In the ‘50s and ‘60s, the networks often devoted shows to historical events. But in the frenetic ‘80s and ‘90s, the mania for only the newest and latest information squeezed out the networks’ willingness to look backward.
A&E; executives were convinced the networks were missing an opportunity. The phenomenal popularity of Ken Burns’ Civil War series in 1990 gave them even more confidence.
“It said to us as programmers that you can examine any topic in history in a creative way and make it exciting and dramatic,” said Abbe Raven, senior vice president of programming for the History Channel. “It fostered our belief that we could tackle any subject, even if there aren’t moving pictures. It means that the topics we can cover are endless.”
Liftoff for the new network was at 7 p.m. Jan. 1, 1995, with the first showing from the original series “Automobiles,” narrated by Edward Herrmann. (The first program: “The Corvette.”)
Today, Raven says, original productions make up 40% of the programming. The rest are existing documentaries, movies and mini-series (including, recently, a presentation of the original “Roots”).
World War II has been featured so much that at times the History Channel seemed in danger of becoming the “all Hitler, all the time” network. But the channel takes pains to span time, with shows on the ancient Egyptians to the Crusades through the Civil War, two world wars and Vietnam. Viewers tend to like conflict in every epoch, Raven says.
While moving pictures do not exist from older periods, the History Channel has shown viewers plenty of archival footage from this century that contemporary viewers have probably never seen before, including scenes of the Romanov family before their overthrow and tank battles during World War I.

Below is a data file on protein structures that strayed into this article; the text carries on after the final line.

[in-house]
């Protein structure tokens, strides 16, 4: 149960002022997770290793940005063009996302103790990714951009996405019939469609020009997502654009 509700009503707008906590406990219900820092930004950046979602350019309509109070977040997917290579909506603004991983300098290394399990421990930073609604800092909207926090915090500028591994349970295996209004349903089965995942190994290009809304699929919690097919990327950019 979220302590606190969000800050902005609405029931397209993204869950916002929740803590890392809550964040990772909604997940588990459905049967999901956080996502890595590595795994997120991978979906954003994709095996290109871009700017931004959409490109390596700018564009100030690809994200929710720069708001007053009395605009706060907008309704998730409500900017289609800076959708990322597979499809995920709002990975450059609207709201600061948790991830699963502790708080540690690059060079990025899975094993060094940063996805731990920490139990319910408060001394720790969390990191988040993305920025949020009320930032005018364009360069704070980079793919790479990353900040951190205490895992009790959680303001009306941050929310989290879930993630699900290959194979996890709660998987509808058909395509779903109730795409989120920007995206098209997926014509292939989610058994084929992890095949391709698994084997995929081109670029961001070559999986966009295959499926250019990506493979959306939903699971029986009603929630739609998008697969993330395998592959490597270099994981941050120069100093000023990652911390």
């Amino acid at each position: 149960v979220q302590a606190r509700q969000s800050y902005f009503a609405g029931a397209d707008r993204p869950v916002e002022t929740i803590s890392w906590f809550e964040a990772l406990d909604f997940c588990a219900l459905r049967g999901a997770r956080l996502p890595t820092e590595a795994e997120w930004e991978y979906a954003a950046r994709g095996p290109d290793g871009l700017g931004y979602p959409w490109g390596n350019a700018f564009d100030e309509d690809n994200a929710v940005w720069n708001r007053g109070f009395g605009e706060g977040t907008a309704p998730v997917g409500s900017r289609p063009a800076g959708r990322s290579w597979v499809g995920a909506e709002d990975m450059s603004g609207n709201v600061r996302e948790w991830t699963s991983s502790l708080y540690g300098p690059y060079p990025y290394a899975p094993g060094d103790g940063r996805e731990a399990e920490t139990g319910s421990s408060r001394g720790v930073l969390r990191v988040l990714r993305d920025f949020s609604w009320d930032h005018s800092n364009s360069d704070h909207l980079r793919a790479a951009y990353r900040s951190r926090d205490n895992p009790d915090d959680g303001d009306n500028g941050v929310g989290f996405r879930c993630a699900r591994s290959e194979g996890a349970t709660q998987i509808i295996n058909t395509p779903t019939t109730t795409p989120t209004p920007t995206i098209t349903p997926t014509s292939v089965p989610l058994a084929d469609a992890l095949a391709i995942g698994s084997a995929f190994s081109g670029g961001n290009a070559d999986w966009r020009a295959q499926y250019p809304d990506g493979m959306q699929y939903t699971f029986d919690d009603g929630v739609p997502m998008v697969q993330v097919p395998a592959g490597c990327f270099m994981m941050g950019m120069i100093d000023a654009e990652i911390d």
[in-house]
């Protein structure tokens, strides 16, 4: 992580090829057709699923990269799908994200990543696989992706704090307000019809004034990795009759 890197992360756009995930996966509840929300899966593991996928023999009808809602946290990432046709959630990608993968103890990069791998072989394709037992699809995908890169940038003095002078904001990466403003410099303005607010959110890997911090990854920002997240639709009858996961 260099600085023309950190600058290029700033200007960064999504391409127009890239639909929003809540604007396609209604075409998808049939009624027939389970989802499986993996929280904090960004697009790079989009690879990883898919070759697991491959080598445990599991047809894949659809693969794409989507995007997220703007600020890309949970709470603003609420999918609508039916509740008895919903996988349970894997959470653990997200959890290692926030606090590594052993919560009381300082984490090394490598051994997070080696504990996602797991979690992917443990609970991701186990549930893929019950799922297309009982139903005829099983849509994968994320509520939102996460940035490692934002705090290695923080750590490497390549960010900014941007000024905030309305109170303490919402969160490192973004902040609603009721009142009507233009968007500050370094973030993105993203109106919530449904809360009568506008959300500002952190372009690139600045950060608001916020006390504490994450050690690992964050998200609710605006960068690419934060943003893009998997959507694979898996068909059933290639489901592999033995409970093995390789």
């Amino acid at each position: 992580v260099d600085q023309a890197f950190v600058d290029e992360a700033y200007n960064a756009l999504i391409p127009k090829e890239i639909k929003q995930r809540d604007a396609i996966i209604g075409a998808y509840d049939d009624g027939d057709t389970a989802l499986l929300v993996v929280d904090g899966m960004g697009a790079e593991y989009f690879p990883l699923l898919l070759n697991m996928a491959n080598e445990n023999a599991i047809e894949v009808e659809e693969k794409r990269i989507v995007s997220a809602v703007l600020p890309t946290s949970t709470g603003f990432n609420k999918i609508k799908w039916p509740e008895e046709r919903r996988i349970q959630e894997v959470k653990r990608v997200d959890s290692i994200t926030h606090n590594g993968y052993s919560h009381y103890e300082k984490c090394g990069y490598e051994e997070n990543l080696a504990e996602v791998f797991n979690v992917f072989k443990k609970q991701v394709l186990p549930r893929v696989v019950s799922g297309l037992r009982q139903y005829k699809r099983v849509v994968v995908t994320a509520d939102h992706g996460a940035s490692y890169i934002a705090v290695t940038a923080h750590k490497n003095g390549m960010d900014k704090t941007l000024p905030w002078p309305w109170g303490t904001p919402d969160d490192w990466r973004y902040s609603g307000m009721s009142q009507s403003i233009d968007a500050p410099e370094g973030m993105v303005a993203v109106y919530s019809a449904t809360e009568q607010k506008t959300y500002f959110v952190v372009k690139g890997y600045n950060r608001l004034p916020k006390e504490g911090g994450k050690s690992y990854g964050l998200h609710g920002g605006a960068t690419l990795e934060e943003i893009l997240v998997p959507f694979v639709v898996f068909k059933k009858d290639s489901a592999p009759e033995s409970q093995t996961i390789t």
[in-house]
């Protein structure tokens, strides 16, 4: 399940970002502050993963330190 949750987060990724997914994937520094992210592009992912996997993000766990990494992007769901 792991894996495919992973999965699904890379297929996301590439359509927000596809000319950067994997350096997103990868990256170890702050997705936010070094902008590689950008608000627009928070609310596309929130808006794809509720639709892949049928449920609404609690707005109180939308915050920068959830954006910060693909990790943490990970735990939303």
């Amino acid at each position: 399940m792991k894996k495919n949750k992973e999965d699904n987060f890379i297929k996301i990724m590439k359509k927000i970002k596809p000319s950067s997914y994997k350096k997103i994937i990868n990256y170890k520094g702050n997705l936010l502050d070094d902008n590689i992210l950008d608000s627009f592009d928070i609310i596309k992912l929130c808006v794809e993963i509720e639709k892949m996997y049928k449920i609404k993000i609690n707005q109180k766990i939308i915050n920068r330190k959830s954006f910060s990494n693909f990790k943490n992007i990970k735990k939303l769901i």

The documentaries tend to be informative and balanced if not necessarily provocative. That doesn’t mean that the network hasn’t been inventive. It recently showed a documentary in which the children of Holocaust survivors were brought together with the children of SS troops. It also showed a documentary on Canadian airmen who had escaped from the Buchenwald death camp but were unable to get anyone to listen to what they had witnessed there.
“What we hope to do is tell dramatic stories with a new slant of some kind,” Raven said.
Although the network focuses on the past, it also tries to be topical. This summer, it will do shows on the history of the Olympics. Next fall, in “November Warriors,” it will inaugurate a series on American presidential campaigns, starting with George Washington’s.
The History Channel is planning an ambitious fall season that will include “The Great Ships,” a series that each week will examine a different sea vessel, from the dreadnoughts to the PT boats; “History Undercover,” a series on espionage operations; and “True Action Adventures.”
With the channel adding about a million new subscribers every month, Davids sees no reason to look back.